Don't fuck this batch up or so help me God...

And I'll end the character rant on this.  Whoever voiced York deserves an award.  Make one up if you have to because this guy took the role and played it as well as or better than any A-list voice actor could have.  The acting for the rest of the characters runs the gamut from kind of bad to pretty good, but York was amazing to listen to.

Ah, now for the gameplay.  This is where things get a bit muddled for most people.  The gameplay of Deadly Premonition contains a lot of little things that can continually add up and piss off the player.  Here's a list of these little things that can be seen in the game's first cutscene and over-the-shoulder sequence:

-Most of the background graphics are horribly outdated.  The first thing I noticed when the cutscenes started in a forest was that the trees all had flat branches, like something from an N64 game.  Unsurprisingly, when I caved in and looked at the negative reviews this was what reviewers penalized the game for more than anything.  Remember, kids.  It doesn't matter if your game plays well or tells a good story, it just has to look pretty.

Oh, how did this get here?

-Handgun ammo is unlimited and most enemies can be killed in four or five shots to the head.  While the enemies are creepy, they tend to be slow and the left trigger's lock-on makes them easy to hit.
-The enemies can become a bit repetitive, though I'm not expecting El Gigante or the executioner to jump into the story for some bullshit reason
-York will only keep his weapon drawn for about six or seven seconds.  If he doesn't use it or at least aim with it in that time, he puts it away automatically.  This can lead to tapping the aim trigger every five steps just to make sure he doesn't put it away as an enemy spots him.
-There is strafing, but there is no circle-strafing.
-York can only back up in a straight line.  Trying to turn while backing up does nothing.
-The framerate on the enemies, just the enemies, drops when they're at a certain distance.  Actually, just saying it drops is an understatement.
-Aiming is a bit stiff.  It's as though York's arms build momentum as the control stick is moved in one direction and when released they suddenly stop.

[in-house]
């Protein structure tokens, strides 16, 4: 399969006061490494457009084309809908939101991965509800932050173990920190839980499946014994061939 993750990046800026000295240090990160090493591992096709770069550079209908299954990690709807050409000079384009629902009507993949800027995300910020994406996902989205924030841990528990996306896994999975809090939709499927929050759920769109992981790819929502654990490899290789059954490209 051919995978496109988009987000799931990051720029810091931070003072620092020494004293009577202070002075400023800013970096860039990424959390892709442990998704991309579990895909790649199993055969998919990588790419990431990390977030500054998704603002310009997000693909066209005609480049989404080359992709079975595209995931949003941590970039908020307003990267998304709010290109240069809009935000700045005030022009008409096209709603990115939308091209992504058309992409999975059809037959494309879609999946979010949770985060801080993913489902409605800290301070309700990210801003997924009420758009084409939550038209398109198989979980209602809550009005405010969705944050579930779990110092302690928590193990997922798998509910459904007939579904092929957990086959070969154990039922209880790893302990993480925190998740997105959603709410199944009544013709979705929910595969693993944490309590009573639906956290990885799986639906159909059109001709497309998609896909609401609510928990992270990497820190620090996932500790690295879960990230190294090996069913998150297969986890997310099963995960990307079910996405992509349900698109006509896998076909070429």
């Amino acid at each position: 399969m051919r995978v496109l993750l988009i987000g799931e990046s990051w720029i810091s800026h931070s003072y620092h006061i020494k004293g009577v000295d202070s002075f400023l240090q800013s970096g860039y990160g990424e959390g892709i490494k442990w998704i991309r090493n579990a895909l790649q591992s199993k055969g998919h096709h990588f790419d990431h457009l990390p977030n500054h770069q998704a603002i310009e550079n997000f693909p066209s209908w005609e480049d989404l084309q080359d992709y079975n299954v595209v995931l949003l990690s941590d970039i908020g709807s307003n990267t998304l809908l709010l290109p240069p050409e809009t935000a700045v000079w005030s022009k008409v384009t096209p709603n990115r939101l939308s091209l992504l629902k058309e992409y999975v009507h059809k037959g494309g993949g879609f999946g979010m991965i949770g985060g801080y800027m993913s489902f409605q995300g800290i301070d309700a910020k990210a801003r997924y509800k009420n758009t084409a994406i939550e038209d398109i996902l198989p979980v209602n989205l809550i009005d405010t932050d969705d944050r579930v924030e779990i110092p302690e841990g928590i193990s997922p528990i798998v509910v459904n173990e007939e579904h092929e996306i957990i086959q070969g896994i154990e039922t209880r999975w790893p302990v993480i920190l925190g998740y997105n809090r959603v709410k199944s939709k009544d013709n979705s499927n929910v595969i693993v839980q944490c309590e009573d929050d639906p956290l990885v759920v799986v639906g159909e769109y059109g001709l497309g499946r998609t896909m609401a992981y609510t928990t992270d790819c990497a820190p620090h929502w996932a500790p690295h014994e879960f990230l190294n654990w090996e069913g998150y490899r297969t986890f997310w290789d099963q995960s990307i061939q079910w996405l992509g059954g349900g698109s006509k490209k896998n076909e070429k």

-Sometimes the music seems out of place, particularly the more jazzy tracks going on in the middle of a murder investigation.
-York has a ridiculously goofy running animation.  This becomes way more apparent later on when going up and down stairwells.
-Most enemies look a lot like the Joker from "The Dark Knight."

Still, there are little things about the gameplay to like.  York can sidestep while aiming his weapon (take THAT, Resident Evil 5!).  Switching weapons in real time is easy to do by tapping up and down on the D-pad, with the guns and melee weapons each grouped together to avoid one getting mixed with the other.  There's a toolbox extra items and weapons can go to, and both can be sent there the moment they're found.  Enemies not only need headshots to efficiently kill quickly, but move in to attack York in different ways.  Some walk forward with their arms blocking their face, some walk backwards, some turn around, bend back until they're a foot-and-a-half from the ground, and "limbo" their way forward, and some prefer not to move as much because they have guns.  Lock-on only targets the head when enemies do the "limbo" style attack, so the player can't just abuse the lock-on all the time.  By the way, you will want to get headshots because both killing enemies and scoring headshots earns an extra money bonus at the end of each chapter, on top of York's unpaid wages for doing his job.  This money can go to buying guns, food, medicine, coffee and what have you.  Said money can also be lost for doing such unprofessional things as wrecking cars and vandalizing the town.  Money bonuses are everywhere, so don't get too down about getting penalized once or twice.

That and you'll get jumped later on by two or three enemies at a time and need to be efficient about killing or avoiding them.  There's more to this game than a lot of people (and reviewers) are willing to give it credit for.

Speaking of which, here are some things you may not know about Deadly Premonition if you've only heard passing opinions on it.

1. There are driving parts.

 "That launch ramp is enticing.  Don't you agree, Zach?"

I know.  I was shocked, too.

Make no mistake.  Grand Theft Auto this is not.  York mostly drives a cop car from the sheriff and, unless he goes downhill, typically doesn't go faster than 60 miles-per-hour.  In other words, he drives like a sane human being (ironic, huh?), except for where the police siren is on which acts like a turbo boost... to 65 miles-per-hour.  It's more of a way to boost acceleration than speed.  Each car also has indicators for how much gas it has and how much damage it can take.  I didn't understand the latter until I realized there was a statistic in this game for number of cars wrecked.  That on top of stats for cigarettes smoked, number of times York shaved, and time spent peeping make this game... special.  In more ways than one.

Back to the driving, the car's handling tends to be very stiff. Most turning needs to be done either at very low speeds or with the handbrake to avoid crashing into everything, and the handbrake tends to make the car do a 180 regardless of speed or steering.  The handbrake takes a LOT of practice to be able to use properly, but after a few racing sections (yes, they exist too) it becomes easier, if not a little picky about how long to hold the button at certain speeds.